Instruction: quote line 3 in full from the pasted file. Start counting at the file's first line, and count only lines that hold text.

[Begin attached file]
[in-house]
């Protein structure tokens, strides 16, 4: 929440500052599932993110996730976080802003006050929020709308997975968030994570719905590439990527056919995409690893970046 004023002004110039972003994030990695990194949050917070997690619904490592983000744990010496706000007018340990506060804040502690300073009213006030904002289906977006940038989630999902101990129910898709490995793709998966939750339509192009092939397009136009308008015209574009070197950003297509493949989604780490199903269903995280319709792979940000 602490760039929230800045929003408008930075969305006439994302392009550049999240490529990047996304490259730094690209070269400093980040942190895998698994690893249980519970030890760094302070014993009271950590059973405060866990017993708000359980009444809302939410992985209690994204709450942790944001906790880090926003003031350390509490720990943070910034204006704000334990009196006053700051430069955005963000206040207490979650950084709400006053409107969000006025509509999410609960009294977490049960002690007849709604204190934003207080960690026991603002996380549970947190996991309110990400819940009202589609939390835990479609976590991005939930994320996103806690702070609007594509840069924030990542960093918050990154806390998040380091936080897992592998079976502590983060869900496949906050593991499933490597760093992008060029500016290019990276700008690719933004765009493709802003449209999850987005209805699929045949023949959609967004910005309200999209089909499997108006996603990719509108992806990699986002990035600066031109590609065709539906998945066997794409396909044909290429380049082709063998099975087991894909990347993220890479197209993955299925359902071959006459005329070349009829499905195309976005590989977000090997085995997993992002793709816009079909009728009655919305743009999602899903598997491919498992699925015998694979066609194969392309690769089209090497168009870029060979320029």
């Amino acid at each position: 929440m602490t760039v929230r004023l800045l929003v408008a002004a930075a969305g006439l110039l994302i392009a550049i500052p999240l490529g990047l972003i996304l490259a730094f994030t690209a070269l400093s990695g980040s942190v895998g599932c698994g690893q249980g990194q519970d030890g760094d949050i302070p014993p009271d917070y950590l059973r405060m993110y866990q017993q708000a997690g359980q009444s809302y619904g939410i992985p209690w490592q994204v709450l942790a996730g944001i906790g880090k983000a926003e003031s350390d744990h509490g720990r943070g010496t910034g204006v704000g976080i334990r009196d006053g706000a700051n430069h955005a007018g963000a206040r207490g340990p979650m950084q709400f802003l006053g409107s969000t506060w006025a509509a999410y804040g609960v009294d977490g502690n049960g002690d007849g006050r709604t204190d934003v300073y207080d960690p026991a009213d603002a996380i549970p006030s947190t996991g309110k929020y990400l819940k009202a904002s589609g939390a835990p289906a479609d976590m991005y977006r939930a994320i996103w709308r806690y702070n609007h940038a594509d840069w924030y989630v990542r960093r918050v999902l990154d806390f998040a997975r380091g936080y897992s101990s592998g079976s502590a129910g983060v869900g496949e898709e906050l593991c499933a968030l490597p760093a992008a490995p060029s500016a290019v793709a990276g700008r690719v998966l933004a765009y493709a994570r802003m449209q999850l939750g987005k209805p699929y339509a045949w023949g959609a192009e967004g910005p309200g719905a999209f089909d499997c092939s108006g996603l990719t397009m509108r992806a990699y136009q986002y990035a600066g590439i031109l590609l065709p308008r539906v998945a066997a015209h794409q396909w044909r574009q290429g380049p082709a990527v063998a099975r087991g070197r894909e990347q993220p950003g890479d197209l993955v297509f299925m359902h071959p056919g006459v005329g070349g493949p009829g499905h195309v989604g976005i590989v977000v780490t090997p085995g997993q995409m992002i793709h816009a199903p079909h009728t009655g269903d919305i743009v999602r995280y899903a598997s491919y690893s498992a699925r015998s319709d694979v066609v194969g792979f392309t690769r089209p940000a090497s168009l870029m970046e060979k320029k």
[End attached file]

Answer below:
């Amino acid at each position: 929440m602490t760039v929230r004023l800045l929003v408008a002004a930075a969305g006439l110039l994302i392009a550049i500052p999240l490529g990047l972003i996304l490259a730094f994030t690209a070269l400093s990695g980040s942190v895998g599932c698994g690893q249980g990194q519970d030890g760094d949050i302070p014993p009271d917070y950590l059973r405060m993110y866990q017993q708000a997690g359980q009444s809302y619904g939410i992985p209690w490592q994204v709450l942790a996730g944001i906790g880090k983000a926003e003031s350390d744990h509490g720990r943070g010496t910034g204006v704000g976080i334990r009196d006053g706000a700051n430069h955005a007018g963000a206040r207490g340990p979650m950084q709400f802003l006053g409107s969000t506060w006025a509509a999410y804040g609960v009294d977490g502690n049960g002690d007849g006050r709604t204190d934003v300073y207080d960690p026991a009213d603002a996380i549970p006030s947190t996991g309110k929020y990400l819940k009202a904002s589609g939390a835990p289906a479609d976590m991005y977006r939930a994320i996103w709308r806690y702070n609007h940038a594509d840069w924030y989630v990542r960093r918050v999902l990154d806390f998040a997975r380091g936080y897992s101990s592998g079976s502590a129910g983060v869900g496949e898709e906050l593991c499933a968030l490597p760093a992008a490995p060029s500016a290019v793709a990276g700008r690719v998966l933004a765009y493709a994570r802003m449209q999850l939750g987005k209805p699929y339509a045949w023949g959609a192009e967004g910005p309200g719905a999209f089909d499997c092939s108006g996603l990719t397009m509108r992806a990699y136009q986002y990035a600066g590439i031109l590609l065709p308008r539906v998945a066997a015209h794409q396909w044909r574009q290429g380049p082709a990527v063998a099975r087991g070197r894909e990347q993220p950003g890479d197209l993955v297509f299925m359902h071959p056919g006459v005329g070349g493949p009829g499905h195309v989604g976005i590989v977000v780490t090997p085995g997993q995409m992002i793709h816009a199903p079909h009728t009655g269903d919305i743009v999602r995280y899903a598997s491919y690893s498992a699925r015998s319709d694979v066609v194969g792979f392309t690769r089209p940000a090497s168009l870029m970046e060979k320029k």